The Sunderban spanning both in India and Bangladesh contains the world's largest region of mangrove forests. The Indian side of Sunderban, is covering about 9,630 sq. km. The area is rich in marine as well as fresh water flora and fauna.
Sundarban is also the largest tiger reserve and home of famous Royal Bengal Tiger. The area is part of the world’s largest delta (26,000 sq. km.) formed from the sedimentation of three large rivers, the Ganges, Brahmaputra and Meghna. These three rivers converge on the Bengal Basin. Looking at its rich biodiversity, Sunderban was recognized as a biosphere reserve and awarded the status of a World Heritage Site in 1997 by the UNESCO. .
Sahara India group signed a Memorandum of Agreement (MoA) with the West Bengal government in November 2003 for jointly implementing a tourism project in the Sundarbans. This MoA was signed to make Sundarban as the global tourism hub, accommodating about 75% on the floating Boat houses and 25% on-shore cottages, huts and tents.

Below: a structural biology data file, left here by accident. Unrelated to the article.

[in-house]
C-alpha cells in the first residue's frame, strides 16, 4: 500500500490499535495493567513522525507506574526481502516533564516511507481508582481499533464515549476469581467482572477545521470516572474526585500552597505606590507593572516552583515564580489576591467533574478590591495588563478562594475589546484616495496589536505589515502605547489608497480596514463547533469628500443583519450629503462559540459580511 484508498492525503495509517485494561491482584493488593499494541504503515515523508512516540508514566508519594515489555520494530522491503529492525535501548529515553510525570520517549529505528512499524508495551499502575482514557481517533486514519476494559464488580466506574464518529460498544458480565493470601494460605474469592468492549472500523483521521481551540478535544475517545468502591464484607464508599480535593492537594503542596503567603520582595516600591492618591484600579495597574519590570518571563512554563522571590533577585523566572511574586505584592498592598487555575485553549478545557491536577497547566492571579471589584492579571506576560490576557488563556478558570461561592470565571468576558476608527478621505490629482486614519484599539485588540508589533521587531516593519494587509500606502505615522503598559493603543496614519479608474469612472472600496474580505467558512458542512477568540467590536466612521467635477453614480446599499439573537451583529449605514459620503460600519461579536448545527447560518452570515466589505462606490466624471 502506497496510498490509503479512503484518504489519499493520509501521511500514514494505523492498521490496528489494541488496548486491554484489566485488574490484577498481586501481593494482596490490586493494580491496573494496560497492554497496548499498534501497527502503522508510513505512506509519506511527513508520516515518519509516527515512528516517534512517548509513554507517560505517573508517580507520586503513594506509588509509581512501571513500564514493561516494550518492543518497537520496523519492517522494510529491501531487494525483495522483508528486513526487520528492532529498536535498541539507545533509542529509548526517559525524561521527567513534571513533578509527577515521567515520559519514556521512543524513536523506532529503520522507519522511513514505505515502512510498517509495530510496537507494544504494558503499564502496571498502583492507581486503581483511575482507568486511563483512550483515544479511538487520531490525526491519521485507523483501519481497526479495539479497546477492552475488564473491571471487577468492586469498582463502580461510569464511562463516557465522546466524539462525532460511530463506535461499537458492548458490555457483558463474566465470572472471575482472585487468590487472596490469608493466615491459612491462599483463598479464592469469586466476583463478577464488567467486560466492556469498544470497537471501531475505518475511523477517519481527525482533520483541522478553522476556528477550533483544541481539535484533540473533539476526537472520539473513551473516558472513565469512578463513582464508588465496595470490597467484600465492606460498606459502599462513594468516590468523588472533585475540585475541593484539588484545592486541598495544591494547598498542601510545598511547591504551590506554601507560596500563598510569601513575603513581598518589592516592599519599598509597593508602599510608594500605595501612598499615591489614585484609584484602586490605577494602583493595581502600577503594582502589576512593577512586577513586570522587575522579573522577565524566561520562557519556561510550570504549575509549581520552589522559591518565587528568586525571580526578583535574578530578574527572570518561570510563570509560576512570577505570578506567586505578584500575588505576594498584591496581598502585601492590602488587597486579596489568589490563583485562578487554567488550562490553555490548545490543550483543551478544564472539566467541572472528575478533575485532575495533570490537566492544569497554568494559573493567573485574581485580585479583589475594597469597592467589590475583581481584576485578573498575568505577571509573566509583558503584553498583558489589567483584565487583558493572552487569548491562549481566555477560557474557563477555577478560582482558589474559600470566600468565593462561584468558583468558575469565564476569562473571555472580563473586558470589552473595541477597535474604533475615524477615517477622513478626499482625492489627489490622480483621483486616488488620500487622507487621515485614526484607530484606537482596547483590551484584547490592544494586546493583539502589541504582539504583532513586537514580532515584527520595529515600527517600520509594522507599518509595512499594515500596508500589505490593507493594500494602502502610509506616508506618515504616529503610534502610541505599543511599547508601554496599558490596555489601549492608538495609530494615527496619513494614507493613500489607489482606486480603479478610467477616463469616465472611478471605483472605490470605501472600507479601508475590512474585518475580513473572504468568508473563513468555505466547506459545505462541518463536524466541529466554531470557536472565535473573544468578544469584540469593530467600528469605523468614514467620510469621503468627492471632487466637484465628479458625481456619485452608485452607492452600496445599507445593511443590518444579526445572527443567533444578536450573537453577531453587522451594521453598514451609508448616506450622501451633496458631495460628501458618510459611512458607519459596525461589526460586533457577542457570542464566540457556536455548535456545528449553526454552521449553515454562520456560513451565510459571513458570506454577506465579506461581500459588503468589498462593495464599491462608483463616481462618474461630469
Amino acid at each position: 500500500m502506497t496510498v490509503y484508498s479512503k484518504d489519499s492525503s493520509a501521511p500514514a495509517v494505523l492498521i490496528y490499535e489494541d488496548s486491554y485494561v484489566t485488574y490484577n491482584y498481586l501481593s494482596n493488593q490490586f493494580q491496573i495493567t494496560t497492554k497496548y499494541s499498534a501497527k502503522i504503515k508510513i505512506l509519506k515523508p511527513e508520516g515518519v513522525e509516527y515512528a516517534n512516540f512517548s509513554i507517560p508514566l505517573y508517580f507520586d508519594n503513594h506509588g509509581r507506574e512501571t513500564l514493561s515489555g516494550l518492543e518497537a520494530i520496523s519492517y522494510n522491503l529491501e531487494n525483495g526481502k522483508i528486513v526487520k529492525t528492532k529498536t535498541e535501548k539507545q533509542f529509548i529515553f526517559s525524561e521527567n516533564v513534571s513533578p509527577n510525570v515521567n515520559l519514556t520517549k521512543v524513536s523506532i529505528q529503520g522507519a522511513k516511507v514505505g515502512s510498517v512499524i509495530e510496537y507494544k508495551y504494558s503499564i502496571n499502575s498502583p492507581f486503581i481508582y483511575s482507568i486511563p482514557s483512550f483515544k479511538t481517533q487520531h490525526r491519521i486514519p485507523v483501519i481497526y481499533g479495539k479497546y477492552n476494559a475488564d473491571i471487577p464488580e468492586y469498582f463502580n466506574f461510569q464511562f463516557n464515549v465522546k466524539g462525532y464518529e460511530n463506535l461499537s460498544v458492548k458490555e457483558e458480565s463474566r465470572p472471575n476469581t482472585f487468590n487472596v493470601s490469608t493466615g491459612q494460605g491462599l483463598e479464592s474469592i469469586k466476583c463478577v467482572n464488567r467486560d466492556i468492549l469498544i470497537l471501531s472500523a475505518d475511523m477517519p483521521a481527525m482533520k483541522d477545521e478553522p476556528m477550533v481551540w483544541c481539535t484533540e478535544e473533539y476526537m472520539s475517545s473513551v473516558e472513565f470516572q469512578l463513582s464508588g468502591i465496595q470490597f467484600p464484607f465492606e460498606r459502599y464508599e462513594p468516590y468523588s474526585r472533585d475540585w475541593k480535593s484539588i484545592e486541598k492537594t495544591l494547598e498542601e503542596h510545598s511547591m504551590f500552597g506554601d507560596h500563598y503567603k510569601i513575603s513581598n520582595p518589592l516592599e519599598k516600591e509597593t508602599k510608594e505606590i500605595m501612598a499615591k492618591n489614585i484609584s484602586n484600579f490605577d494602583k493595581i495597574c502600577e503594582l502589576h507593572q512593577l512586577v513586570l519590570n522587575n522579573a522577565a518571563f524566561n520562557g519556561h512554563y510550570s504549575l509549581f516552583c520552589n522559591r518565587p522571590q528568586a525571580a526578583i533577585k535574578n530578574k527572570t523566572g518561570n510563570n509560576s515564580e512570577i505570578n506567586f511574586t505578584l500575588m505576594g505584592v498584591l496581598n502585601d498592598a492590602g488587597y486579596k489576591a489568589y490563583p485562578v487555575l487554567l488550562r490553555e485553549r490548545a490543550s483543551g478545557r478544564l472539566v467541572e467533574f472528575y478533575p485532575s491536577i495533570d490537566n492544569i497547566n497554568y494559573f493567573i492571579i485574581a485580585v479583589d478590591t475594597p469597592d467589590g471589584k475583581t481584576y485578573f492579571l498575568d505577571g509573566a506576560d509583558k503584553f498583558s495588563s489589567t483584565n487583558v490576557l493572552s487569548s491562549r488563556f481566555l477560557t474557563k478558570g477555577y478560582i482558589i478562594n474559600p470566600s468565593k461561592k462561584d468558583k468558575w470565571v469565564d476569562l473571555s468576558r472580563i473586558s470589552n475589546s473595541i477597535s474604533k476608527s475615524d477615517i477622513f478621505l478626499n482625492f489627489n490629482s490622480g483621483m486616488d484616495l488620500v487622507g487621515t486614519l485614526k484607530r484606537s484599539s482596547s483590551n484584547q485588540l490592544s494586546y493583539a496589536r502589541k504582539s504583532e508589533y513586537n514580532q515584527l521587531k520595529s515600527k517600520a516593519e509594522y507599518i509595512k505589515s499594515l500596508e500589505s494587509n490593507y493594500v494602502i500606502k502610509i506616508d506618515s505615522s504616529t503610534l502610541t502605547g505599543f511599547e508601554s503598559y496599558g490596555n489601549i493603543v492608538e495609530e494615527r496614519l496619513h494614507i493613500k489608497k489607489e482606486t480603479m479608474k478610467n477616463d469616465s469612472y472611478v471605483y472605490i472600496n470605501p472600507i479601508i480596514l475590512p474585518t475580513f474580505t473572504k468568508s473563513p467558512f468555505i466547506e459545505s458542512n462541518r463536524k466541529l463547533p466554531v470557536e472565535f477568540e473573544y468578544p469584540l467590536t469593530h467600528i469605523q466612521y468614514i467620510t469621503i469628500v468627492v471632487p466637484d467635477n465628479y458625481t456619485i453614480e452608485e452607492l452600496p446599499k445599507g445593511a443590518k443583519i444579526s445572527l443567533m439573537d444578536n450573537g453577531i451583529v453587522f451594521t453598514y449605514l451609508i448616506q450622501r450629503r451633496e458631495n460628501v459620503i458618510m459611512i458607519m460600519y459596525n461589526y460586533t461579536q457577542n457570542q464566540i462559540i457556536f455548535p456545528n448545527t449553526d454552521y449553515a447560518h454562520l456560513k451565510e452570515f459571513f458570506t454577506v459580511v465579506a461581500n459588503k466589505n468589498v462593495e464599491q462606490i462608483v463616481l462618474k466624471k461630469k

The complex would equipped all modern recreation facilities to explore the creeks of the deltaic estuary .
According to the then Chief Minister of West Bengal Mr Buddhadeb Bhattacharjee the State cabinet had taken a decision to provide the Sahara group with land necessary for the project. The initial estimated cost of the project was about Rs 500 crore. The Sahara project is proposed to be located mostly in the buffer area of the Sundarban Tiger Reserve . The company assured direct and indirect employment of thousands of people. Besides, the project is said to bring about overall development in surrounding areas."  The proposed project will affect the livelihood of local fisherman community who are dependent on the fishing for the generations in the areas. As an initiative to give land to Sahara Group, over 10,000 Sunderbans fishermen were evicted from Jambudwip Island by the West Bengal government in 2003-2004. Also, government put a ban on fishing in the area. As a result fishermen had been unable to fish because of the ban. Even the fish drying activities on the sea shore had been stopped, while the government had claimed these activities were going on in alternative sites .
Because of the protest from the various groups as well as local farmers, fishermen and villagers the Sahara Project was shelved. However, the project was not been officially discarded. Many other big investors also shown their interest in Eco tourism project in Sundarban. Government had also shown its interest to such kinds of Mega Tourism in Sundarban .